Many of the deals noted in the article are less than a year old, so it is too early to tell what specifically will happen to the highly distressed housing stock. We are suspicious, though, by what seems like a reoccurring (and regrettable) trend that characterized the pre-2008 housing market. Furthermore, it is not too early to tell what the intentions of private equity investment firms are: private equity investors get into such a business because they are interested in making money. In this high-risk game, investors expect such a large rate of return that in order for these deals to be profitable, the housing involved has to significantly increase in (monetary) value.

While some say that the housing market can only improve, it is important to bear in mind that these investors are purchasing regulated housing. You can increase revenue in two ways: by increasing income or by reducing spending. In regulated housing, it is impossible to significantly increase income (rents) without displacing regulated tenants. (The fierceness and sophistication of New York City renters assures this is no small task.) This leaves reducing spending – severely cutting maintenance and operating on already physically distressed properties. Put simply, we do not understand how private equity plans to make money on rent-regulated housing without acting against the interest of low-to-moderate-income tenants.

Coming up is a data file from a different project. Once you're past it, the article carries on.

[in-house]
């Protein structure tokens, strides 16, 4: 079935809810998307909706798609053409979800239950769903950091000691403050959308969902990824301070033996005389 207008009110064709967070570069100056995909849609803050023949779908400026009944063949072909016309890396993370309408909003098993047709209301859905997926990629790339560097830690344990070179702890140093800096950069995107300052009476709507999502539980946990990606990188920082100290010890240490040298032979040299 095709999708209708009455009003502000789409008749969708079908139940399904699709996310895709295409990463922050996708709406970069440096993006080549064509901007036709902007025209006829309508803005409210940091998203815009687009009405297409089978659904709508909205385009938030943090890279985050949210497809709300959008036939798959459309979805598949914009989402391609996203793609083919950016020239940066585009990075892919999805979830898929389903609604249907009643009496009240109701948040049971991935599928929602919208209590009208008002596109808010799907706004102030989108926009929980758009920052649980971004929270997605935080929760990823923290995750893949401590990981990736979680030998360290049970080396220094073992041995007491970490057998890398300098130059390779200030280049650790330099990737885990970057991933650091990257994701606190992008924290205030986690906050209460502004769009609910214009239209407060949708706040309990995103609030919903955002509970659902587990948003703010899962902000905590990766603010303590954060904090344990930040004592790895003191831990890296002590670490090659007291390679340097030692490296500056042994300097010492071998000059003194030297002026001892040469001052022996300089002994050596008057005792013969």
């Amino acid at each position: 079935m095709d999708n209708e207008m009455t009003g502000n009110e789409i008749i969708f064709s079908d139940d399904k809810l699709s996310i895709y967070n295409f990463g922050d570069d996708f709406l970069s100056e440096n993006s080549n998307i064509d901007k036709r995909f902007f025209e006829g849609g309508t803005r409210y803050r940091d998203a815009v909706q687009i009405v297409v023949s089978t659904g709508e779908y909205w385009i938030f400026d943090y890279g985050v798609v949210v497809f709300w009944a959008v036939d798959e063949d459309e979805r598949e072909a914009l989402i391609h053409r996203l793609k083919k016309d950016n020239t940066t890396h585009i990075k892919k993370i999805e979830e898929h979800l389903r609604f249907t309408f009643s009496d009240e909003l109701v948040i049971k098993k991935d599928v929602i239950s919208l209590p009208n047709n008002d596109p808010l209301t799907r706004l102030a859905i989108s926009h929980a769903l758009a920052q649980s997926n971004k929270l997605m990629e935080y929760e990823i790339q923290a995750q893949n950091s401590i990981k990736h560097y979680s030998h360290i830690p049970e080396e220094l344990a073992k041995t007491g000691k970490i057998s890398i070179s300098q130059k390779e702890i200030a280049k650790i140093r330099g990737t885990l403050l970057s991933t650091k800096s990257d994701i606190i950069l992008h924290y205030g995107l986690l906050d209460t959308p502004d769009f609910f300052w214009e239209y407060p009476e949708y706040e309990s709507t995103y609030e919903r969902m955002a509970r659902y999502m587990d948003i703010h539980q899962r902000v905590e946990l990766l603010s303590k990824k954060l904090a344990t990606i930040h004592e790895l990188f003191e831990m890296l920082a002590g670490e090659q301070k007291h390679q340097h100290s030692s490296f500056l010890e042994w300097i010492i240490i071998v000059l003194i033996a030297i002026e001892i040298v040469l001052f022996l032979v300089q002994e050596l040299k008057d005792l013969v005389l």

We are not professional researchers; we are advocates and activists. Our data is preliminary and by no means comprehensive, and we have an admitted tendency to distrust anyone whose primary interest in owning affordable housing is profit. (“Housing for people, not for profit.”) However, it is safe to say that we’re gearing up for another fight, and it is sure to be a doozy.

The Real Deal: “Bluestone sells former Ocelot Bronx portfolio for $17.6M”

The real estate investment firm the Bluestone Group, which denied for months it would unload a six-building portfolio of once severely distressed Bronx properties, sold the package for $17.6 million, a source close to the deal said.

The sale closed yesterday as part of a bankruptcy case filed by the former ownership company BXP 1, controlled by investor Susumu Endo. The buyer was Anthony Gazivoda, owner of Gazivoda Realty, a prominent landlord in the Bronx Albanian community, an employee at Gazivoda said. Gazivoda himself was not immediately available for comment.

Bluestone, led by principals Eli Tabak, Ari Bromberg and Marc Mendelsohn, purchased the defaulted notes on the six properties, with a face value of $13.15 million, for about $10 million in June 2010, according to city property records.

Tabak, speaking for Bluestone, declined to comment on the sale.

Bluestone, formed in 2006, has been an active player in the distressed real estate market, especially through note purchases.

The Bronx units were in terrible condition in 2010, with Crain’s reporting in July last year that there were 2,936 housing code violations on the buildings’ 260 units, or 11.3 violations per unit. Yesterday there were 334 housing code violations, or 1.3 per unit, the city’s Department of Housing Preservation and Development website shows.

Read more at The Real Deal.